4) Money is political power

Globalisation has redefined politics, Strange argued. Political power is not just what happens in governments, but money and markets also have power. As legitimate and illegitimate private operators grow richer, they increase their power to shape the world system. States starved of tax revenues grow weaker and retreat, in a reinforcing spiral. National politics becomes captured by global money markets.

Help expose the dark money driving Brexit

openDemocracy has worked tirelessly for two years exposing the murky finances of Brexit bankroller Arron Banks; the DUP’s secret Brexit donors; and law-breaking by Boris Johnson and Michael Gove’s Vote Leave.

In the twenty years since Susan Strange’s death in 1998, these trends have only bedded down. Bankers’ bonuses have continued to skyrocket and in 2018 reached their pre-crisis peak.

Columbia University professor James S Henry estimates that in 2015 a scarcely imaginable $24 trillion to $36 trillion of the world’s financial wealth was held offshore. Much of that is money from legitimate businesses but contributes to a system where financial crime can prosper.

We cannot hope to get out of the morass of financial crime, and out-of-control financial markets, without understanding how they relate to one another. The genie of globalised money cannot be put back into the bottle, but Strange would argue that we should challenge banking secrecy, and through coordinated action of the world’s large economies close down tax havens.

Finance and crime was only one strand of her work, but it contributed to her unnerving, perhaps prophetic, conclusion that unless we rein in the financial system it could sweep away the entire Western liberal order. One only has to glance at the combination of financial chicanery and violent rhetoric that characterises the Trump presidency to see that her concerns could hardly be more contemporary.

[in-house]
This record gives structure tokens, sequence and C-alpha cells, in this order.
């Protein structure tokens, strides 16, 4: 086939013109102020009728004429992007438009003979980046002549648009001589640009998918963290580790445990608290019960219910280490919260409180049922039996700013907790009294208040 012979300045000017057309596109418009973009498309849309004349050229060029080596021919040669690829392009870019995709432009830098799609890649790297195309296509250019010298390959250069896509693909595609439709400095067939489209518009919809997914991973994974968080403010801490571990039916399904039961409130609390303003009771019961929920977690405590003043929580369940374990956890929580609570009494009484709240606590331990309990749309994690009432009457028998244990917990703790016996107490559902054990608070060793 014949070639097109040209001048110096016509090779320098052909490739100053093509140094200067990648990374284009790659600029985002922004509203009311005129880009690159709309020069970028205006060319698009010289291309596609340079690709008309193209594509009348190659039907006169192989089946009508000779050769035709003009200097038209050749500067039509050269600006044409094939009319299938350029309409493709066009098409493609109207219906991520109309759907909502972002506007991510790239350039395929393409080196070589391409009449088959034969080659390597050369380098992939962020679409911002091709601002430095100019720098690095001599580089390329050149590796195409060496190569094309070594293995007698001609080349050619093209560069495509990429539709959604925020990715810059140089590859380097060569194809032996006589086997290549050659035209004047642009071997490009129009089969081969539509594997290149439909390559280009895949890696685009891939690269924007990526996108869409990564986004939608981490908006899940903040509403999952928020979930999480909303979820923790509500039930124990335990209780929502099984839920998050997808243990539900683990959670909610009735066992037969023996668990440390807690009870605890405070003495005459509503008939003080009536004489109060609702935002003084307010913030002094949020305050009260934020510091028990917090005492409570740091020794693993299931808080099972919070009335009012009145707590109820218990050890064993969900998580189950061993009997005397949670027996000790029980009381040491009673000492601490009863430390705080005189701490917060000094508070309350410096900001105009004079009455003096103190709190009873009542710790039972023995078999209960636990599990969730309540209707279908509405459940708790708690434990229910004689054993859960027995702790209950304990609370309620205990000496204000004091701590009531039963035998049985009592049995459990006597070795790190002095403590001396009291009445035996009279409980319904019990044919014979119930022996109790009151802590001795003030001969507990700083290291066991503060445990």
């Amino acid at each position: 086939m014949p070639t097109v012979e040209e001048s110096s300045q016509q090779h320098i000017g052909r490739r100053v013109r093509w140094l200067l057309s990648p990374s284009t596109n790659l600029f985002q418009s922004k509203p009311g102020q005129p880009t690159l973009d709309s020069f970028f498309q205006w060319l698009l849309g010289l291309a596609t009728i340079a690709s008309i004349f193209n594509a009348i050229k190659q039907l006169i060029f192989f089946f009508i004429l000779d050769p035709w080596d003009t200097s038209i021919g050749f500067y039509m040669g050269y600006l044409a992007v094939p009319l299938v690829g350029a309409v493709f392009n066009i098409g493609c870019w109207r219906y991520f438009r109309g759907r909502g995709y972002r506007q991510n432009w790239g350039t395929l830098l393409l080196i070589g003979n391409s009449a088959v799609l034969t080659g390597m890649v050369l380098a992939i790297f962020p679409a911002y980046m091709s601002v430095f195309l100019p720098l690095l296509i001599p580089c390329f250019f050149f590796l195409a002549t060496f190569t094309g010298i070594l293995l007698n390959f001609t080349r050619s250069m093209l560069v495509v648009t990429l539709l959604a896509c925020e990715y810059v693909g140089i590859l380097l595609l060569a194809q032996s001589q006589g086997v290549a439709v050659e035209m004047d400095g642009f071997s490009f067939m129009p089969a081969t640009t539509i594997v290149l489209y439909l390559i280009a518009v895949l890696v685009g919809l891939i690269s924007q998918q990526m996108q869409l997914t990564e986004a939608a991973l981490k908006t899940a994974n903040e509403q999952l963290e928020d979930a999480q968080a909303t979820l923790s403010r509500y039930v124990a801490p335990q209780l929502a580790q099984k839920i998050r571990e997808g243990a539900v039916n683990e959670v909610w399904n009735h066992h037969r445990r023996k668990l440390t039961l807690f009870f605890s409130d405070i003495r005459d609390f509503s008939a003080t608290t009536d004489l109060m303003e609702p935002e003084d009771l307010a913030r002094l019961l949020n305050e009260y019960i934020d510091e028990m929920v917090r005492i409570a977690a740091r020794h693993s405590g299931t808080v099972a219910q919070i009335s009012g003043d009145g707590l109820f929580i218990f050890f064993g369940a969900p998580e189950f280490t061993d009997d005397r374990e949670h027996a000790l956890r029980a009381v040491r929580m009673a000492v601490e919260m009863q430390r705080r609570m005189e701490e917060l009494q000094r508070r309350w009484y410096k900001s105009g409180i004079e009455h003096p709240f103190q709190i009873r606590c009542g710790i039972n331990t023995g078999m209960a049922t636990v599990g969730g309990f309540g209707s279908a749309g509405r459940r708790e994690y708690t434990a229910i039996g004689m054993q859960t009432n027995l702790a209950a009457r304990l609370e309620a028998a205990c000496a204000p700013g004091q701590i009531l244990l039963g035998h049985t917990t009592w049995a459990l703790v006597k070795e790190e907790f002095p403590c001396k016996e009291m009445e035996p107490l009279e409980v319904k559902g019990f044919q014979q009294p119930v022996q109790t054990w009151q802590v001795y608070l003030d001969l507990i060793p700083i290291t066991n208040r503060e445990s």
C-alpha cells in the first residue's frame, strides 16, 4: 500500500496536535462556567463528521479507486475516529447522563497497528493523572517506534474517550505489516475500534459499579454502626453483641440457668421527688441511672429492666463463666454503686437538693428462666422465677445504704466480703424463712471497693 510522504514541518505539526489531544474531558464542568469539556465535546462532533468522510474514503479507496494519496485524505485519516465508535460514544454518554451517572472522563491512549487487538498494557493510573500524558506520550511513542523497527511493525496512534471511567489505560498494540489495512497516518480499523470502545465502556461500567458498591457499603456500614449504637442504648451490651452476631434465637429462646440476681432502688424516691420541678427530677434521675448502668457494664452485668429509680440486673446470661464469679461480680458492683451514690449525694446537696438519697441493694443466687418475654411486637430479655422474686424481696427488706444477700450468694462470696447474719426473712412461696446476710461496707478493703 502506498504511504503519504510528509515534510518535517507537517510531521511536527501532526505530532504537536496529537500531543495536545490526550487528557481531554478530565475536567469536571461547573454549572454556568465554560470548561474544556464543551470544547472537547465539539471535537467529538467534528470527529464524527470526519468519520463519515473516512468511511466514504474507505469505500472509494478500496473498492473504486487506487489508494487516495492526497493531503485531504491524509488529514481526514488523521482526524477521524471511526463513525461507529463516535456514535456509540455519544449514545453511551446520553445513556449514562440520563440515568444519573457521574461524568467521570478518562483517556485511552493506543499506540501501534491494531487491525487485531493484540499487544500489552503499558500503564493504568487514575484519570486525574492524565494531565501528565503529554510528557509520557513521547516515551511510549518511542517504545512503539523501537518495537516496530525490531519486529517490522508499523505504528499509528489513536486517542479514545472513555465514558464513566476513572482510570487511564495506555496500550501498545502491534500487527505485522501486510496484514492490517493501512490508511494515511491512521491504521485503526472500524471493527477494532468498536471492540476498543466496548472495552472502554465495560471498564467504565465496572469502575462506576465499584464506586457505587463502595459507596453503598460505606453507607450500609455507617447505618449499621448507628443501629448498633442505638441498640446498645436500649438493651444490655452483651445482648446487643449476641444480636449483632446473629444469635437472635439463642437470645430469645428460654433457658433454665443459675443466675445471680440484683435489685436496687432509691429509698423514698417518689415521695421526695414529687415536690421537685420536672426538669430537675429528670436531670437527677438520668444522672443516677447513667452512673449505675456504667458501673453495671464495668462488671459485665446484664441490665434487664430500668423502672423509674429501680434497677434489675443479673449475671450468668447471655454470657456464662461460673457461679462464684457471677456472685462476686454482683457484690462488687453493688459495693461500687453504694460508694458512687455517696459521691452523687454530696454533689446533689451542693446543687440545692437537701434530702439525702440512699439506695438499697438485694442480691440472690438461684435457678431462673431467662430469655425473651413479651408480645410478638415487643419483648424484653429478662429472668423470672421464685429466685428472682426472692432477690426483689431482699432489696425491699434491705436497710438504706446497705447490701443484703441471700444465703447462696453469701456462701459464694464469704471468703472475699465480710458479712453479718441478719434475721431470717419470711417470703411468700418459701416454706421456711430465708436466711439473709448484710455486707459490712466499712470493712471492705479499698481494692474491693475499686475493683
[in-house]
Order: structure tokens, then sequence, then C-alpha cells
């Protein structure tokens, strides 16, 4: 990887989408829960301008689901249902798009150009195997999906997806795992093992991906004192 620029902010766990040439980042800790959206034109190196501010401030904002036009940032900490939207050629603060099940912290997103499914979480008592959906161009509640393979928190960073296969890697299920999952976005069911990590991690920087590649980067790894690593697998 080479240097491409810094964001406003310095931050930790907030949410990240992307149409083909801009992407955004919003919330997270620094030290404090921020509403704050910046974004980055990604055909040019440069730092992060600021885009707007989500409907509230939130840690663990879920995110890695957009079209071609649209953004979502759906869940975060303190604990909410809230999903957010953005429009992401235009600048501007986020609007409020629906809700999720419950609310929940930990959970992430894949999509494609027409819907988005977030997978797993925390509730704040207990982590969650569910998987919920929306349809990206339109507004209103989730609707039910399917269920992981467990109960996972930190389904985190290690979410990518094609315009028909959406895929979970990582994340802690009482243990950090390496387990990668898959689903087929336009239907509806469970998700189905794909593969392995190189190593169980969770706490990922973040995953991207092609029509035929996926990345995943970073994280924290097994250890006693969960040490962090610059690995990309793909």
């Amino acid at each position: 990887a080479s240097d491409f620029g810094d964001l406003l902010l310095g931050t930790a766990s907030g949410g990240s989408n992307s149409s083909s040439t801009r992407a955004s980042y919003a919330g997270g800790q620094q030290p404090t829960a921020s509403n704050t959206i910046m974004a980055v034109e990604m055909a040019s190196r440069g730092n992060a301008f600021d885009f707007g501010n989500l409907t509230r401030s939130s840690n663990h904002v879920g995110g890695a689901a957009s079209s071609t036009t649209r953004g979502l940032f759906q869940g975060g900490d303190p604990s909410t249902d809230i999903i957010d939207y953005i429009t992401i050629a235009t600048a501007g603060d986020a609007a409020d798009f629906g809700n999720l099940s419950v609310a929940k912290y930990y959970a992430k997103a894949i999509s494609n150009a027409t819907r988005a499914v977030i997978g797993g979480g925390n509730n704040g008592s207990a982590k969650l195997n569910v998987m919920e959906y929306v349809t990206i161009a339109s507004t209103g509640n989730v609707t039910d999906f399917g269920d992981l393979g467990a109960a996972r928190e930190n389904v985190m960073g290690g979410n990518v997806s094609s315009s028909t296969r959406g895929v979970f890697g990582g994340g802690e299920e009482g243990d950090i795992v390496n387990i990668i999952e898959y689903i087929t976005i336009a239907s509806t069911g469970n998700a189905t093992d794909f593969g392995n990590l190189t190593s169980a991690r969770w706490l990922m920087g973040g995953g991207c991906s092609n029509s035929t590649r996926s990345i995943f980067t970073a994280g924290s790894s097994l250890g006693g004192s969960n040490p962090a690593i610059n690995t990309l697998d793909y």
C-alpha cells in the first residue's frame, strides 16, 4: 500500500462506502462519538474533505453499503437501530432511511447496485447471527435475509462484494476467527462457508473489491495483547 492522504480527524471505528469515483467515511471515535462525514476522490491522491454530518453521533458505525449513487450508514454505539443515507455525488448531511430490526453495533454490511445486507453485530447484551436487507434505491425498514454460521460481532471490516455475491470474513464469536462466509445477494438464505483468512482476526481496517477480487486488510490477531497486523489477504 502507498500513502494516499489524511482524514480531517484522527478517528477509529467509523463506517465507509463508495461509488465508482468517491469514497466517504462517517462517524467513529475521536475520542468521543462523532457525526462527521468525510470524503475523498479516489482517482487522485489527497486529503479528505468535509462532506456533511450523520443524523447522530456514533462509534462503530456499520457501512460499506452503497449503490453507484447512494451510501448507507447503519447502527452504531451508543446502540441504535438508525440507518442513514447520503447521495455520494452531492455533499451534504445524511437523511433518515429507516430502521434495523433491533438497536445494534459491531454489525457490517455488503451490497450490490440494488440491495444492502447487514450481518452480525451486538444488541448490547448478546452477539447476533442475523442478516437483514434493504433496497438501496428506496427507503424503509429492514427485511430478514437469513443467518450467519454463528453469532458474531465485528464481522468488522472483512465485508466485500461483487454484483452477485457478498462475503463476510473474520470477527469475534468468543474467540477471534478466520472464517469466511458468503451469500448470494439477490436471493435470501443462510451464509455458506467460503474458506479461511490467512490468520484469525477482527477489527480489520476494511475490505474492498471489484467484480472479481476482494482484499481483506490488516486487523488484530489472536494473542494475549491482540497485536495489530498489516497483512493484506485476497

Strange would tell us that we need more than a new government agency to turn back the tide of financial crime. We need nothing less than a new approach to political economy at national and global level.


  1. Is it possible, that . . .
    1. All matter is composed of atoms and which can never be destroyed
    2. The human body is composed of atoms. it never dies, it merely rearranges its atoms
    3. Everything one says or does, believes in, is recorded on one’s DNA
    4. One’s DNA is stored within the nucleus of a cell, a cell is composed of atoms, which once again can never be destroyed.

    So, therefore, one’s evilness or righteousness . . . can never be destroyed.

    Or to paraphrase Shakespeare’s Julius Caesar, Act Three, Scene Two:
    ‘‘The lies that men tell live after them,
    The facts are oft interred with their bones.”

  2. The Universe is the Great Conciliator, but almost everything can be destroyed, even atoms. Only stardust survives (until the end of time). The Wisdom Tradition has been the fount of this true knowledge since the beginning of time-space-manifestation. Quantum physics explains the fine print in the context of modern science, to a degree. Essentially, the past, the present and the future are One. The answer to the question about Good and Evil, as a phenomenon, its phenomenal endurance and its endgame, if any, is beyond Good and Evil. However, it is known that reconciliation happens, has happened and on the evidence available to humanity is likely to continue to happen. Mere humanity can scarcely begin to imagine what a completely conciliated world would look like, though religious believers claim to know. To beat a path to this imaginary totally conciliatory human existence, believers and their minders have rarely been able to do the imagining without first gaining political power and forcing the rest of humanity, as much as political and military power will allow, into the straitjacket designed by these staunch believers and their minders for others to be fitted into. The believers themselves form the cohorts to help their minders gain totalitarian powers-they are accorded certain privileges according to a hierarchical formula. Those who must according to this system be forced into the utopian straitjacket, however, are the unwilling proxies for utopian beliefs and must suffer the consequences of their denialism (if they fail to stand up to this or any such kind of politically opportunistic tyranny).